Editors note: This column was authored by Brett Linley
Controversy has arisen over the Seattle City Council’s recent decision to allow Uber and Lyft drivers to unionize. Uber has continually fought the efforts of its contractors to unionize, but they might not be able to hold out any longer.
This may be a temporary victory for drivers, but it will ultimately hurt consumers.
The push for unionization will transform Uber and Lyft into the type of business they were created to combat. Uber’s model works because they represent a departure from the ineptitude and poor service of the taxi industry. Unionization is a large part of what kept taxi services expensive and uncompetitive. With this push, drivers are effectively strangling the golden goose.
Uber is a great example of how the free market works for average Americans. The monopolization of the taxi industry resulted in poor service and uncompetitive prices. This created the conditions for a new firm to emerge and take advantage of market demand. Uber was successful because they provided a cheap, and convenient transport option.
Uber transcended the bureaucracy that had governed the taxi industry and stifled innovation for so long. Having the flexibility to manage their business as they please has allowed them to stay competitive. But unionization will seriously hamstring their ability to operate in this way.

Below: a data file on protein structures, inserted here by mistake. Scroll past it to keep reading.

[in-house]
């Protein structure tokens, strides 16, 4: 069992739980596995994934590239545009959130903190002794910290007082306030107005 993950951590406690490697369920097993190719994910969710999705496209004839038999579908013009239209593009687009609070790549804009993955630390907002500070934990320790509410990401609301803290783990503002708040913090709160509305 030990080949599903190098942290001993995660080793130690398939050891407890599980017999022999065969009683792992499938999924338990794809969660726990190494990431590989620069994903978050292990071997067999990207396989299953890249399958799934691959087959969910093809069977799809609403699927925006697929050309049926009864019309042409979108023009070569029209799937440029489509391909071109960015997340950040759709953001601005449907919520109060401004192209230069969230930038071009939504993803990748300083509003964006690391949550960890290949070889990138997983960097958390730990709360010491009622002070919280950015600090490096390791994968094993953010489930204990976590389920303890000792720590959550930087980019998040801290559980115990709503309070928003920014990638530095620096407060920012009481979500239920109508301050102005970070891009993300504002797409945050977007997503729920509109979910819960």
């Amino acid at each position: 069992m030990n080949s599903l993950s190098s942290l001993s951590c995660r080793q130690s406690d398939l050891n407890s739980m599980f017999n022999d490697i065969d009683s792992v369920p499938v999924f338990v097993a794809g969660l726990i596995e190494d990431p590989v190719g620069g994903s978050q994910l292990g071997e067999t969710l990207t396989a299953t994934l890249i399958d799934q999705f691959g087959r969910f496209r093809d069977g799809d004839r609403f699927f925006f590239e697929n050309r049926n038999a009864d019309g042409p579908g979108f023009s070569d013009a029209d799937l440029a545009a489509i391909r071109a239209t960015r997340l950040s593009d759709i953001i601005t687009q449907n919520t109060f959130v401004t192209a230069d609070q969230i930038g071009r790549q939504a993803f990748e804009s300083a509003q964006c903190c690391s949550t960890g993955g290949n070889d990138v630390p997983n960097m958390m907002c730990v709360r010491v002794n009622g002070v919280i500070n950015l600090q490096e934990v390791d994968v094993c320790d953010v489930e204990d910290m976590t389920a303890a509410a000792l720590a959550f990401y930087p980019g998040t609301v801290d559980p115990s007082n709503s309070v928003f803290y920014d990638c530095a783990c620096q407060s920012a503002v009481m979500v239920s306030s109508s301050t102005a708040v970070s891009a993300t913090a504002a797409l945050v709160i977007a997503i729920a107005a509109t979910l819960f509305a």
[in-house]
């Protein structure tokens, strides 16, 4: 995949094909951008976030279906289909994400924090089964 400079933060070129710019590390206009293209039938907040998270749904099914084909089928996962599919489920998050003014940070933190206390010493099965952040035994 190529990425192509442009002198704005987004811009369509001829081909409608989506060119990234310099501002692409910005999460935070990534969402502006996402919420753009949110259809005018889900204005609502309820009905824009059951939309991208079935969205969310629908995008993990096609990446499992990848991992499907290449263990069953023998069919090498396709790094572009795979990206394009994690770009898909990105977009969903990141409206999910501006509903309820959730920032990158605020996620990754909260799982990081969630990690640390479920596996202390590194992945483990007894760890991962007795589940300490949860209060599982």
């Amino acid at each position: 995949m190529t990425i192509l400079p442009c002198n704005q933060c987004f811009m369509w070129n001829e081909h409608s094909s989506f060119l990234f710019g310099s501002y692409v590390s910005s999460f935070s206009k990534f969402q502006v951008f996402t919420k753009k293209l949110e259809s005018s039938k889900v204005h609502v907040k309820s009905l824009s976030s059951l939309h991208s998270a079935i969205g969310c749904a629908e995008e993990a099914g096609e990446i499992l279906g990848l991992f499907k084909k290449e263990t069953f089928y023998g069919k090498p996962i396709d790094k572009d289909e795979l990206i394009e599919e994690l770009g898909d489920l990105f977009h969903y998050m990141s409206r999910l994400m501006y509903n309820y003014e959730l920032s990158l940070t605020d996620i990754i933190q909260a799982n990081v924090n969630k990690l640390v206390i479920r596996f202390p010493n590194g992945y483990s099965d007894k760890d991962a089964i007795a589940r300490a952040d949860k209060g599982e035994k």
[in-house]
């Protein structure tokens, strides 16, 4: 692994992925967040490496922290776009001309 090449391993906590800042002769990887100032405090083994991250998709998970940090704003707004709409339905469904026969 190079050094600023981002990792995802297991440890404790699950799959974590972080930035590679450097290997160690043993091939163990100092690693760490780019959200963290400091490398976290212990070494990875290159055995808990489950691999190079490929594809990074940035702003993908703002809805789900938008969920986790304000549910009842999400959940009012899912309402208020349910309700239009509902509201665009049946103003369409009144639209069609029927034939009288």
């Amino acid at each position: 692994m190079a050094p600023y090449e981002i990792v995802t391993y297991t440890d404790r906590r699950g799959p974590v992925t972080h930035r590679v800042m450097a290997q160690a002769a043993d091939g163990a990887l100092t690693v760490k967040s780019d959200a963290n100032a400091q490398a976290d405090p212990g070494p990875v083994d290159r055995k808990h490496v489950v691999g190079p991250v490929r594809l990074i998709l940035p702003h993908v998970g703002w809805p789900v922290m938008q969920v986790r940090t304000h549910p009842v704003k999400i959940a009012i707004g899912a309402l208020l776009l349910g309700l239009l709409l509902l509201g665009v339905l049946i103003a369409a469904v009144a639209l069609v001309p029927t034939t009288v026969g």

There is no reason to believe that unions will operate any differently in the ride-sharing industry the they do in other industries. They will exert collective power to muscle concessions out of their employers, which will make Uber and Lyft less able to adapt to consumer needs and market demand.
Unionizing the ride-sharing industry will also cause prices to rise. Workers don’t engage in collective bargaining to merely maintain the status quo. So we will likely see a push for higher wages, and other reforms that could and potentially increase operating costs. These costs are then likely to be passed on to the consumer.
Certainly, workers should be able to negotiate their wages with their employers. Some might argue that this is what would happen with unionization, just on a bigger scale. But experience has shown that this is not necessarily the case.
With newfound collective bargaining powers, drivers will have the ability to threaten ride-sharing companies with industrial action, potentially crippling their innovative business model in the process. Drivers who disagree may be pressured into supporting industrial action, or risk being labeled a “scab.”
This will make it harder for ride-sharing companies to restructure their business—including their wage structure—in order to improve service and remain competitive.
The actions of the Seattle City Council are an inexcusable breach of the ability of companies like Uber and Lyft to manage their businesses as they see fit.
If drivers feel that they can get a better deal elsewhere, they should feel free to do so. But if they force drivers into a union so they can squeeze their employers, consumers should be aware of the consequences.
Ride-sharing companies arose as a result of the government bureaucracy and monopolistic inefficiencies that had crippled that taxi industry. Their ingenuity and innovative nature allowed them to serve the consumer and expand. Now the same forces that made Uber a necessity threaten to destroy it. The last thing we want is a reincarnated taxi industry with black cars.